Photo: James Bombales
A months-long increase in the value of building permits issued by Canadian municipalities last year was capped off by a record-breaking December, suggesting a sustained homebuilding boom driven in no small part by insatiable condo demand.
The total value of building permits issued in December 2018 was a whopping $8.8 billion, up 6 percent from the previous month and the fourth-consecutive month of gains, according to Statistics Canada, which released the numbers this week.
To move forward with construction landowners must apply for building permits, which municipalities charge fees for, so Statistics Canada uses a survey of this paperwork to estimate construction levels across the country.
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The latest month-over-month increase came largely on the shoulders of development plans for multi-family housing, including condos and rental apartments, as well as a strong commercial segment, Statistics Canada says.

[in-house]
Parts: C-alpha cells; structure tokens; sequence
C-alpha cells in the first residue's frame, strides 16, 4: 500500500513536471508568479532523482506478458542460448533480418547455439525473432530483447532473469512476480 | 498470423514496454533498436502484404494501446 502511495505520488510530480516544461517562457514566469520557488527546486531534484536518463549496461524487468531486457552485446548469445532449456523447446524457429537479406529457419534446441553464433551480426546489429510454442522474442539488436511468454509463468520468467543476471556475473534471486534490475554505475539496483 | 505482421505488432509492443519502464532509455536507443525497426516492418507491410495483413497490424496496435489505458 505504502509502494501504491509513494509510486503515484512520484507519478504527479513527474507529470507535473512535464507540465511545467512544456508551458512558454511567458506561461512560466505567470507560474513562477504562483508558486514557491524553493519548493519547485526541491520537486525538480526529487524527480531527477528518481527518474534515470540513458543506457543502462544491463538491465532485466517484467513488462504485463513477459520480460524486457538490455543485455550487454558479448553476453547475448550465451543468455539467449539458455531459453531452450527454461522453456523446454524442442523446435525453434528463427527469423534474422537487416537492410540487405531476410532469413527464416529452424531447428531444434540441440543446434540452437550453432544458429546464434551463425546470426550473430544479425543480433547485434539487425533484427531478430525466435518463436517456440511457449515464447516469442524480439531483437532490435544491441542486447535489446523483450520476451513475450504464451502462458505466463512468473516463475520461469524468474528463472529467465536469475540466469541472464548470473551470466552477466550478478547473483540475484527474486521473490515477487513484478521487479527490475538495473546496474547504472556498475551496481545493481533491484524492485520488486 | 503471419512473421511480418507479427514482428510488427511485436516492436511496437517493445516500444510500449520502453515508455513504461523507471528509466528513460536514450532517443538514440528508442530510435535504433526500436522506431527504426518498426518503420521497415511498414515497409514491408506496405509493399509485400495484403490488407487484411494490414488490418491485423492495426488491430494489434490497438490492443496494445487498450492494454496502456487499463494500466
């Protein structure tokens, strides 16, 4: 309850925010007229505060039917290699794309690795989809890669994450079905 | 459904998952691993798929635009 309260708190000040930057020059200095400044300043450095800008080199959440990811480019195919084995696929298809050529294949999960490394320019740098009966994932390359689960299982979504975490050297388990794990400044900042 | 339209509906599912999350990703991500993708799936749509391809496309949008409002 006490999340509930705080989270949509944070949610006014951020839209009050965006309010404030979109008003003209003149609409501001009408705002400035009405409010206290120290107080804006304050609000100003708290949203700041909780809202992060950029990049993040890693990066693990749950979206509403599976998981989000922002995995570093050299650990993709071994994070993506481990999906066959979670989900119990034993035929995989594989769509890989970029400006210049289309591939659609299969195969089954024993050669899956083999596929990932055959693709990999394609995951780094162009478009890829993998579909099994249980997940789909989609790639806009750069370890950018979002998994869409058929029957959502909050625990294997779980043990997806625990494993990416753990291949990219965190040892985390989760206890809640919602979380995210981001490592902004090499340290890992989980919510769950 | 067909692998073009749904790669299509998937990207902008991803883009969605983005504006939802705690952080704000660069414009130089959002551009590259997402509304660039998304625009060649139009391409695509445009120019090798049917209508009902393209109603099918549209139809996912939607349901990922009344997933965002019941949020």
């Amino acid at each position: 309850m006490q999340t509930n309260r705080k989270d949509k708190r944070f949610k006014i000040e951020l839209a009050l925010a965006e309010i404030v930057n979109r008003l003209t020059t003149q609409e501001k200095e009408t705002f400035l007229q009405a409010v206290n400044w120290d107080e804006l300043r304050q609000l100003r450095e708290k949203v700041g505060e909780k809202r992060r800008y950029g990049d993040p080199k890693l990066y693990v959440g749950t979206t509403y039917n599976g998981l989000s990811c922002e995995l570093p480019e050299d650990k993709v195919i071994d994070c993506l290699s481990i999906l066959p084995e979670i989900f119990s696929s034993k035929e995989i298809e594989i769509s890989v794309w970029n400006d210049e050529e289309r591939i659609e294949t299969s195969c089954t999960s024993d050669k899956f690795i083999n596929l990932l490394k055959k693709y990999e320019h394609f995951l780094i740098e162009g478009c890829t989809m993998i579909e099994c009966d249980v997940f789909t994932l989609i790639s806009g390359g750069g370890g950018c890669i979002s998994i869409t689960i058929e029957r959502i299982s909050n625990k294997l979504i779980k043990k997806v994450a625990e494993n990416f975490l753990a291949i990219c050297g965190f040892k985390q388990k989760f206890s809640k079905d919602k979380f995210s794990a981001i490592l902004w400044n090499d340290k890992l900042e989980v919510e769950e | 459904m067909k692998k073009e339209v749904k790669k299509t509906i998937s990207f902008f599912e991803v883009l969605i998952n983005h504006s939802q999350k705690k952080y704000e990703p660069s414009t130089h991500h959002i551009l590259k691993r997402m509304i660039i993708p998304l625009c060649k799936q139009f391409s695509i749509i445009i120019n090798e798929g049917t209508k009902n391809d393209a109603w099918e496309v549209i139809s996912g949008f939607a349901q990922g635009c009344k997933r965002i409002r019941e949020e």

In a response to the data, BMO economic analyst Priscilla Thiagamoorthy notes that specifically demand for condos in Toronto and Vancouver helped push the value of permits for multi-family dwellings to $3.3 billion in December, a scorching monthly increase of 11.1 percent and an all-time high.
“And it’s no wonder no wonder, with millennials, international migrants, and downsizing baby boomers all vying for the seemingly last affordable option,” she explains.
“The unexpected pick-up at the end of last year would suggest a solid handoff for construction activity in 2019,” she writes in a note. “Despite some headwinds, overall construction activity should hold firm, supported by demographic fundamentals and a healthy labour market,” she concludes.
While building permits signal future development, plenty is already underway. RLB, a firm that tracks construction in major North American markets, recently counted 104 cranes in Toronto, the most of any city surveyed. Nearly half of these cranes are on residential construction sites.
“Heading into 2019, increased infrastructure spending is anticipated to trigger additional activity, with more than 400 high-rise buildings on the docket for development,” reads an RLB report.